The ordinariate haven’t got a clue with whom they’re dealing – their representatives sat round a table in the Vatican … formulating an ordinariate and expecting that His Holiness’s requests on their behalf would be fulfilled, all the time not having a clue that they were being whispered against, campaigned against by both Catholics and Anglicans who made it palpably clear that this initiative was detrimental to the “dialogue towards unity” and temporarily compromised their positions as oecumenical ambassadors – that this was a counter-productive “wacked-out” scheme by an ailing Pope who merely needed to be placated until he died – hence delaying tactics, obfuscations, procedurality, red tape and making everything as difficult and administratively untenable as possible; with patronising sympathy and hand-wringing at their lot while sneering, dismissing and chuckling to themselves that the whole thing will eventually come to naught… that the administration will crumble via crises and power politics and personality clashes and outright frustration at the situation… and ultimately the ordinariate will be re-integrated into the conference system and those not happy about it will crawl back to their friends in the C of E.

This certainly looks like a convincing answer to Damian Thompson’s question: “where is the London church that will serve as the ordinariate’s headquarters?” The answer is that it exists in the imagination and the aspirations of the Ordinary and his entourage: but that it has no existence in reality and never will without the firm intervention of the Pope. The following is the answer that Archbishop Nichols gave at a press conference, to a question about the provision of an ordinariate “cathedral”: “I think that is something probably beyond their resources at the present time, and I don’t think the ordinariate would thank us, actually, to simply give it responsibility for a church that it would have to then maintain and upkeep.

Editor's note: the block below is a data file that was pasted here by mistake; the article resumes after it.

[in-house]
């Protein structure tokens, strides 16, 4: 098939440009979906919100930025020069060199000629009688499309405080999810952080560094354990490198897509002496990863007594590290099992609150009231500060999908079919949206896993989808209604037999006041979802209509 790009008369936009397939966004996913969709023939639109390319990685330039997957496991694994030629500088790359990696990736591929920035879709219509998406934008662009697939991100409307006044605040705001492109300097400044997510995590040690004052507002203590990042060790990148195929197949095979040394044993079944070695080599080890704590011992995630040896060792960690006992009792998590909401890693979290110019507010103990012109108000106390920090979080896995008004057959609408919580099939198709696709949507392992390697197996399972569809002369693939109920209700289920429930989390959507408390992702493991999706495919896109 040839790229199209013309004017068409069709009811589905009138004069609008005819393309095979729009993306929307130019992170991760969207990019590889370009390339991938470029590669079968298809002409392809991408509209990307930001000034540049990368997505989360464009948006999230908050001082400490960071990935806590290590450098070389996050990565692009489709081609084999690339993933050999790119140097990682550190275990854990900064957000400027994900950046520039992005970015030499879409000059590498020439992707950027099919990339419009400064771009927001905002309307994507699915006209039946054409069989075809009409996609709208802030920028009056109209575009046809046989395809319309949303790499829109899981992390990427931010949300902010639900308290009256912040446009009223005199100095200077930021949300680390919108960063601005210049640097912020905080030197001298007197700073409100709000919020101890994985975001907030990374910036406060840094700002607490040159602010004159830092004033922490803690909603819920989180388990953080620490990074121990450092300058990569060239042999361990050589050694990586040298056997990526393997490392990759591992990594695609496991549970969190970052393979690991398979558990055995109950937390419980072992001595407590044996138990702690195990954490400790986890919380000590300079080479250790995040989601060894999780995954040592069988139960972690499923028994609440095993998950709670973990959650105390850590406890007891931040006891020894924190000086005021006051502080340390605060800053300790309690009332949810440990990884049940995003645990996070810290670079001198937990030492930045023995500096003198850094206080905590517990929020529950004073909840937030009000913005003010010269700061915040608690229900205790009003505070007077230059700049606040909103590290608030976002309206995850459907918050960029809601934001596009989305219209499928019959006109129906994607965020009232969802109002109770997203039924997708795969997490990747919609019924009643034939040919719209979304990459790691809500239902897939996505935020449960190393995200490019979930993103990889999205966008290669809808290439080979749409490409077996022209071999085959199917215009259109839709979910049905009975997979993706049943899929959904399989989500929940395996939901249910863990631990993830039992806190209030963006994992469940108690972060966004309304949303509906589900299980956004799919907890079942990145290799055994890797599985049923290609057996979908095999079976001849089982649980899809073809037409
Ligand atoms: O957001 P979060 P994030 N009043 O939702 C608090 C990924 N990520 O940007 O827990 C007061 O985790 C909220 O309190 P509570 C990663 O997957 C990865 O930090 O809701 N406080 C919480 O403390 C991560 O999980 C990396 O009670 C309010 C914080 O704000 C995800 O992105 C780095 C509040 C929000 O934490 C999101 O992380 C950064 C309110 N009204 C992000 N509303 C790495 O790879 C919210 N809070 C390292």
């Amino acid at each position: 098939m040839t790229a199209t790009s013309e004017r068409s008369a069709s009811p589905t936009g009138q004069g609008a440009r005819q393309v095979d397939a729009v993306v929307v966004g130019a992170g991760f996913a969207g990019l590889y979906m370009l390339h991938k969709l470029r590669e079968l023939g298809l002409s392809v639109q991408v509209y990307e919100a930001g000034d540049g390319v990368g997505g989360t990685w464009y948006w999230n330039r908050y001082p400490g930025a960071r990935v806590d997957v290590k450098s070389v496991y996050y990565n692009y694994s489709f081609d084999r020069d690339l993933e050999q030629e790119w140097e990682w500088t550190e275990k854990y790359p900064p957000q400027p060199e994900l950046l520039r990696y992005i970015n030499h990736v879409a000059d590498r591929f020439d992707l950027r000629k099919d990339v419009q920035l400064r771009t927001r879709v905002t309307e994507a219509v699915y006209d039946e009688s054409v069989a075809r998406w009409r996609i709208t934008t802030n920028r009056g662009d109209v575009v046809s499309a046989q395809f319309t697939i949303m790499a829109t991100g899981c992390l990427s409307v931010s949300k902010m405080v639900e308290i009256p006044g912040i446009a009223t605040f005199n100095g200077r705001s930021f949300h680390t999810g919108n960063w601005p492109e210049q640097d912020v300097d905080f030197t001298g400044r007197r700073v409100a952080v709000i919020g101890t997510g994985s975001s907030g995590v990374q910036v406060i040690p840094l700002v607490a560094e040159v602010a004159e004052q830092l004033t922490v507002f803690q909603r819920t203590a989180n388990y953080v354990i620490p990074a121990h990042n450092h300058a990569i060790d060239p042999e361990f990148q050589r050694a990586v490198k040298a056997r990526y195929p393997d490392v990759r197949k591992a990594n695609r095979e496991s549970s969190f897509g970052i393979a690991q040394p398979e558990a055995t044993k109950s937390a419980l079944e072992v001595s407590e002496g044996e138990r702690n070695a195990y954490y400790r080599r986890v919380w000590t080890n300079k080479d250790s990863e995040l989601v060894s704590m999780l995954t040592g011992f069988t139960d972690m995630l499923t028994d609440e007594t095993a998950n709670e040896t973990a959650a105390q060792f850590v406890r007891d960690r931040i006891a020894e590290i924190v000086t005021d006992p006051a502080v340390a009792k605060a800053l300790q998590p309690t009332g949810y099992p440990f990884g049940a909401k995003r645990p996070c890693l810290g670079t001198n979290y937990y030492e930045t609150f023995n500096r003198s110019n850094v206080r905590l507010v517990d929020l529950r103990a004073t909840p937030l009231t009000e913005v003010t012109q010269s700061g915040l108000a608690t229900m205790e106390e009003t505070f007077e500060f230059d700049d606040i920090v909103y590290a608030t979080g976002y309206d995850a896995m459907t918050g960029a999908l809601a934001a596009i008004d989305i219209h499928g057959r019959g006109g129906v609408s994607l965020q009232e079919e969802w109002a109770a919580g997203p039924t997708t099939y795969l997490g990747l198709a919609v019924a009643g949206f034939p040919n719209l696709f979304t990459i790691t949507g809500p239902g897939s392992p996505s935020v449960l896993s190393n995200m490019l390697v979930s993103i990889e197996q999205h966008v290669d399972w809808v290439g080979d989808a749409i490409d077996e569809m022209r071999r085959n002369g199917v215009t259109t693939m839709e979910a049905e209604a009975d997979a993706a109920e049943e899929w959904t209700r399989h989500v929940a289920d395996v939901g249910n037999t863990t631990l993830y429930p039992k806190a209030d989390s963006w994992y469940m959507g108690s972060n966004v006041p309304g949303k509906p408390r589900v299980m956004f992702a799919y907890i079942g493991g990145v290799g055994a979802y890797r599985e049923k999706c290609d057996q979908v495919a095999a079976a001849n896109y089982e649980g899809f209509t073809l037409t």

The fact is, however, that those who have crossed the Tiber to the ordinariate do regard a main church as a priority. The fact is also that those 17 new deacons (so many more than are usually ordained at Westminster Cathedral) weren’t being ordained for the Archdiocese of Westminster but for the ordinariate: they ought to have been ordained at the ordinariate’s principal church. The reason that they haven’t got one is simple: it is that Archbishop Nichols has decided that he will not make one available — not because he hasn’t got one but because he is hostile to the ordinariate . To say he won’t give them one because of the costs of maintenance is utterly ridiculous: the archbishop could easily help with that problem for a year or two out of petty cash: it would make up just a little for the extreme meanness of the financial help given by the mainstream English Church thus far. I would not be at all surprised if the very unusual recent gift by the Holy Father of £150,000 wasn’t at least partly intended by him as a rebuke to the English church for its parsimony, and also a way of reminding them of his own very strong support for this brave venture.

There is something else going on. I have a suspicion that there is a hidden ecumenical agenda here, behind the policy of keeping the ordinariate homeless. And behind that lies another intention. At the same time as the Anglican Bishop of London was making it plain that he would sooner demolish an unused Anglican building or turn it into a carpet warehouse than allow an ordinariate parish to use it, Archbishop Nichols was saying that the natural place for ordinariate Catholics to worship would be their local Catholic parish church. Well, it would certainly be the best place if you just want to absorb them within the local parish, while hijacking their clergy – at first to “help out”, and then, who knows? – rather than give them the independent ecclesial existence envisaged in Anglicanorum coetibus.